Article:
Nobel Prize-Winning Economist Esther Duflo, On Tackling Poverty

In celebration of Roxbury Latin’s 375th anniversary, the school has welcomed a series of esteemed speakers who have brought to light some of the challenges and potential solutions related to homelessness and poverty. This focus is consistent with RL’s long-held mission characterized by concern for others. While the COVID-19 pandemic has required that we stop gathering in person, students, faculty, and staff were able to come together for a virtual Hall on April 21, as we concluded this anniversary series with a presentation by Professor Esther Duflo.

Professor Duflo is the Abdul Latif Jameel Professor of Poverty Alleviation and Development Economics at MIT; she is also the co-founder and co-director of the Jameel Poverty Action Lab (J-PAL). Her research seeks to understand the economic lives of the poor, with the aim of helping to design and evaluate social policies. Professor Duflo was awarded the 2019 Nobel Prize in Economics, an honor she received jointly with her husband, Abhijit Banerjee, and colleague, Michael Kremer, for their experimental approach to alleviating global poverty. Professor Duflo is only the second woman to win the Prize since it began in 1969 and is its youngest recipient. 

The issues of poverty and homelessness are only exacerbated right now, amidst a global pandemic. Professor Duflo began her talk by highlighting how various communities around the world are disproportionately affected by COVID-19 and stay-at-home directives: developing countries with dense populations or remote villages, and poor healthcare systems; homeless individuals who cannot shelter at home because they do not have one; small business owners; and African American and Hispanic communities who suffer disproportionately from preexisting health conditions and are more likely to work essential jobs and risk exposure.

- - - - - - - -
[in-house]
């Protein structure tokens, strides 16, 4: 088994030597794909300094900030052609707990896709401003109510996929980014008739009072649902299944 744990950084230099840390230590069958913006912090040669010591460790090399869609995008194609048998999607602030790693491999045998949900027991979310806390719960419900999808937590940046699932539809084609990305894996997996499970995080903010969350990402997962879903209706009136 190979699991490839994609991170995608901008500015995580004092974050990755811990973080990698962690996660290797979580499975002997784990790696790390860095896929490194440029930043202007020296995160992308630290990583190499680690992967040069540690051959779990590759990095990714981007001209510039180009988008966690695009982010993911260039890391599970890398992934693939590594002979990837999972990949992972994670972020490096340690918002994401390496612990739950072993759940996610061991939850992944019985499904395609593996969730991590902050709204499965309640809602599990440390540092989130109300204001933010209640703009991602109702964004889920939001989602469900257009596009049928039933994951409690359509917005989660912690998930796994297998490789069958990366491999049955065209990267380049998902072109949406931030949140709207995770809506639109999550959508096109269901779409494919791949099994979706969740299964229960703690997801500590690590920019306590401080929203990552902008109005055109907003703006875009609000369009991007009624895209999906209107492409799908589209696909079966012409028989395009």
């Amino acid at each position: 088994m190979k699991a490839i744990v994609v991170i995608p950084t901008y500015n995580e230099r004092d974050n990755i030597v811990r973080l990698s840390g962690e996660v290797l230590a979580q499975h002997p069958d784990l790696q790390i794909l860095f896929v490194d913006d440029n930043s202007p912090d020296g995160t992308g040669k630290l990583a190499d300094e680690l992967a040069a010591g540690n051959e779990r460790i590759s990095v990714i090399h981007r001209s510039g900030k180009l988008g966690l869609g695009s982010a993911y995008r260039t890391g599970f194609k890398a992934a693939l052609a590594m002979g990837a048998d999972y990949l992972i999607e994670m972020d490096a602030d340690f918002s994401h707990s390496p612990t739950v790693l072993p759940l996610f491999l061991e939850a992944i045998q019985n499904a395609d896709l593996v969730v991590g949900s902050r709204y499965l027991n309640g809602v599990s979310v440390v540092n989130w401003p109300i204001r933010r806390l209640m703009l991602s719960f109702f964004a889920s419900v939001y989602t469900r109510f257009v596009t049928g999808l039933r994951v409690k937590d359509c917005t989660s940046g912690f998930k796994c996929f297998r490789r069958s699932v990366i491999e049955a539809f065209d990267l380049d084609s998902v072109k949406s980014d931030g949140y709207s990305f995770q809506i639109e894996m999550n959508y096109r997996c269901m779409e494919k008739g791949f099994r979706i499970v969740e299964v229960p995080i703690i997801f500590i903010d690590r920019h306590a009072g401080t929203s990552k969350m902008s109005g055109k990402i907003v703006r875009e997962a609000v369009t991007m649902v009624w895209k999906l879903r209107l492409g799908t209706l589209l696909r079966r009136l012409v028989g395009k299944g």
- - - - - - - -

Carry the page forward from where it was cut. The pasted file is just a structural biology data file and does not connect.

Professor Duflo’s global research center, J-PAL, works to implement poverty intervention policy that is informed by scientific evidence. Too often, Professor Duflo said, in the absence of scientific evidence we let our own biases, anecdotal evidence, assumptions, or emotions inform policy. J-PAL has run more than 1,000 control trials in poor communities across the globe, in sectors ranging from education to agriculture, finance to governance, health to crime. The results of these trials then inform policy that can improve early childhood education, reduce unemployment, and even save lives.

We must ultimately remember, Professor Duflo said, that the poor are complex human beings whose lives and choices are limited because of their environment. Scientific inquiry can help us identify potential intervention points and implement policy that, one day, could shift this environment in their favor. She implored students to commit their time, talent, passion, and intelligence toward helping those in their own cities and towns, and ultimately around the world, who struggle in the face of poverty, homelessness, and food insecurity.

Dr. Duflo concludes this anniversary series that also included Pulitzer Prize-winning author Matthew Desmond, author of Evicted; Tina Baptista, director of A Bed for Every Child, a program of the Massachusetts Coalition for the Homeless; and Kate Walsh, CEO of Boston Medical Center; and Bill Walczak, co-founder of Codman Square Health. Dr. Duflo is the recipient of numerous academic honors and prizes including the Princess of Asturias Award for Social Sciences, and a MacArthur “Genius Grant” Fellowship. With Abhijit Banerjee, she wrote Poor Economics: A Radical Rethinking of the Way to Fight Global Poverty, which won the Financial Times and Goldman Sachs Business Book of the Year Award in 2011 and has been translated into 17 languages. Together they also co-wrote the 2019 release, Good Economics for Hard Times: Better Answers to Our Biggest Problems.

Watch Dr. Duflo’s complete Hall presentation, including the Q&A session.